photo of the end of a spool of WonderFil Iron n Fuse thread

Seven Ways to Use Iron Fusible Thread

WonderFil Specialty Threads
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Summer 2020

There is a whole lot of thread out there and it comes in all kinds of sizes and materials, but have you ever heard of iron fusible thread? This unique utility thread fuses fabric layers together when the heat of an iron is applied. How to begin to use it? As it turns out, this thread has many surprising uses which will make sewing life so much easier. Simply learn how to utilize its potential. As we like to say, sew smarter, not harder. Allow this article to inspire you!

photo illustrating alignment of striped fabric

Perfectly Lined-up Plaids, Patterns or Striped Fabric
No sewing machine needed for this method! Simply lay a line of fusible thread on the right side of the fabric where the seam line will be. Then, take a second piece of fabric, lay it right sides together and make any small adjustments, so they are perfectly lined up. Once the fabric is laid out right,  press with a hot iron to hold the layers together – without pins! There is nothing more satisfying than a pattern lining up exactly right – especially for those who are perfectionists!

photo of iron fusible thread being used for raw-edge applique

Raw-edge Appliqué with No Interfacing
To do this method, wind the iron fusible thread on your bobbin and use a regular sewing thread in the top. Stitch all the way around the appliqué shape, press with a hot iron and pull out the top thread. Using a small, sharp pair of scissors, trim away the excess fabric close to the fuse line. Permanently stitch down the appliqué with invisible thread (close to the edge) or a decorative stitch (that covers the raw edge). The result is a lightweight, natural looking appliqué without the stiffness of an interfacing. No more worrying about annoying puckering caused by pins, which can shift or distort the appliqué piece.

photo illustrating how to use iron fusible thread for a quilt binding

Perfect Quilt Binding
Take a prepared and folded binding and place it on the wrong side of the quilt. Set the stitch to a tight zigzag, load the machine with fusible thread in the bobbin and regular thread in the top. Sew down the length of the quilt. Turn the binding over to the right side and fuse it over the seam. Now that the binding is perfectly held in place, stitch it down, sewing close to the edge of the binding while being sure to catch the underside of the binding perfectly. This method eliminates the use of pins or clips! Quilt bindings will come together like a breeze and will never look so good!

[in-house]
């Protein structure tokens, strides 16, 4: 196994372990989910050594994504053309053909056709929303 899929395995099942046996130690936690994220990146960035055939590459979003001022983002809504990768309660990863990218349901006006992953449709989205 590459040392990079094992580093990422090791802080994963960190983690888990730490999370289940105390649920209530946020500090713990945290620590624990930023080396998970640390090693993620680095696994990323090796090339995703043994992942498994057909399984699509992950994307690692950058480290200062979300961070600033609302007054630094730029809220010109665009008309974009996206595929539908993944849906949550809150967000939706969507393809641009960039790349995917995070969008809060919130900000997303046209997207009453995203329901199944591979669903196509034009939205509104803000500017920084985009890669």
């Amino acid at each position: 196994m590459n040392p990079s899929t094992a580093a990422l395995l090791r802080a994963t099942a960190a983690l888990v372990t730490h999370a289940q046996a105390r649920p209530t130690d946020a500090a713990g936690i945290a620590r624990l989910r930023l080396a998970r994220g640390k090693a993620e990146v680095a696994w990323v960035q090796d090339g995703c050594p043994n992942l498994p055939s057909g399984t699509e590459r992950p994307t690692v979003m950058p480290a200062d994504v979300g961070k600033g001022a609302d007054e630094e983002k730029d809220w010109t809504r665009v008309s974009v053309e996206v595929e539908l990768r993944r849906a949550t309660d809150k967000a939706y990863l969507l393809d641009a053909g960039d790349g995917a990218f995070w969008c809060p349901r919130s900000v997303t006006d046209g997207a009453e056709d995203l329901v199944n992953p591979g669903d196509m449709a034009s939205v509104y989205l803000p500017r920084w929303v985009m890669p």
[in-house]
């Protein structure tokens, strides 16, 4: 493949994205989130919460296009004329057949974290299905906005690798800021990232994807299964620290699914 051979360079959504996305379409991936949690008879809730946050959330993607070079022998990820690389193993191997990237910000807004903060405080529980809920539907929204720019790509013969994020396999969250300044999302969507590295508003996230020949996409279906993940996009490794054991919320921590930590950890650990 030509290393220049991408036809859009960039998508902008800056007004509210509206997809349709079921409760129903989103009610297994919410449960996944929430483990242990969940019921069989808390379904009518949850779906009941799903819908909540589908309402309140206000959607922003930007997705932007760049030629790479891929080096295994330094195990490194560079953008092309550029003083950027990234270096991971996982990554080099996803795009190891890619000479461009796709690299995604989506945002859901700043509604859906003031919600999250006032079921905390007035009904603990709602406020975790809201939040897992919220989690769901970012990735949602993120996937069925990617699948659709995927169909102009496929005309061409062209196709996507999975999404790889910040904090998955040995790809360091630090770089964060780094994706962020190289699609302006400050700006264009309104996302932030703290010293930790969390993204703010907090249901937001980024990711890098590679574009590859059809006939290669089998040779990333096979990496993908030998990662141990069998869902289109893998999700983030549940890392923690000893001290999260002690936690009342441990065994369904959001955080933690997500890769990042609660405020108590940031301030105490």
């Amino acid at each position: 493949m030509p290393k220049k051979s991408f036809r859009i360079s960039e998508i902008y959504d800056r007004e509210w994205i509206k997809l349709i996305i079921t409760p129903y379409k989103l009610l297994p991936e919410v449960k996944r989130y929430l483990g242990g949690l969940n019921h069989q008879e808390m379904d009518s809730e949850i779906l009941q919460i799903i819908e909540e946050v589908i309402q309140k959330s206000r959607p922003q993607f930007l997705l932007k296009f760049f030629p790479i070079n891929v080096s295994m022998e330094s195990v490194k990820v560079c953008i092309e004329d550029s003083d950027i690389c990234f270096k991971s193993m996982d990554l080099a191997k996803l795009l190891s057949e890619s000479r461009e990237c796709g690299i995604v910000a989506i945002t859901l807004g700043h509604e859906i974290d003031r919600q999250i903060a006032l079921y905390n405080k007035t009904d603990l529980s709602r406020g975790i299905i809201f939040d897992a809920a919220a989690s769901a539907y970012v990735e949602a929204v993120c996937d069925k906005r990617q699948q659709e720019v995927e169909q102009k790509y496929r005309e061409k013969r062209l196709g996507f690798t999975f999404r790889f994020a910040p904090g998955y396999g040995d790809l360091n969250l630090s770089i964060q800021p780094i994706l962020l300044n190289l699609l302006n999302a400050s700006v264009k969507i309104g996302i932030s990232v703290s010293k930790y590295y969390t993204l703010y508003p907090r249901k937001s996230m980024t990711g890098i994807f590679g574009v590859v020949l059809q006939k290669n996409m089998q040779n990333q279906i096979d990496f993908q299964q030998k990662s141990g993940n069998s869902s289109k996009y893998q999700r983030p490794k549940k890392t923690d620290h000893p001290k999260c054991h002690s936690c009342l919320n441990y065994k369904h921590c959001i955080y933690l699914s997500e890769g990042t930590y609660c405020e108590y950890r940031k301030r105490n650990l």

photo illustrating iron fusible thread used when serging turned hems

Serging Turned Hems
Load the serger with fusible thread in the lower loopers and regular thread in the needle and upper loopers. Serge all the way around the hemline,  then turn up the hem and fuse it in place. Turn work to the right side and stitch it down with regular thread (in both the top and bottom) for a  beautiful, simple turned-up hem.

photo illustration how to use iron fusible thread for a curved hem

Perfect and Easy Curved Hems
Curved hems can often be a hassle to create, but iron fusible thread makes them much easier. Simply run a row of long basting stitches along the curved hem edge with regular thread in the needle and fusible thread in the bobbin. Gently pull up on the bobbin thread to ease in the shape of the  curved hem, then fuse the hem in place. This method will make hand stitching hems much easier because it will not shift as it is stitched. Shifting can occur even when using pins. Work can also be turned right-side-up to machine stitch the hem without worrying about it being distorted
on the underside. Curved hems have never been easier!

photo illustrating how to use iron fusible thread when inserting a zipper

Placing Zippers
For many of us, sewing in a zipper can be the least favorite part of a project. No longer! To begin, baste the zipper opening closed and press the  seam open. Run a row of zigzag stitching along both seam allowances, with the fusible thread in both the needle and the bobbin. Center the zipper under the seam and press both sides to fuse down seam allowances and fuse zipper in place. Stitch around the zipper without worrying about shifting. When stitching is complete, remove the basting thread which holds the opening closed. The zipper will be ready to use.

photo illustrating how to use iron fusible thread to make pleats

Making Pleats Crisp

For garment sewers who want a little extra oomph in pleats, iron fusible thread does a great job making pleats extra sharp. Mark both inside and outside pleat lines on fabric. Stitch a scant one-eighth inch away from the marked lines, with regular thread in the top and fusible thread in the bobbin. Ensure the fusible bobbin thread is on the inside of the pleat. Using a press cloth, press along marked lines to fuse the layers together along the pleat lines, giving them an extra crisp corner.

These are only seven innovative ways to use fusible thread to make projects easier to sew while giving beautiful, professional results. Which ideas would you use for your projects? We hope this article inspires quilters to bring this unique thread into their sewing toolbox!

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Olfa

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Olfa

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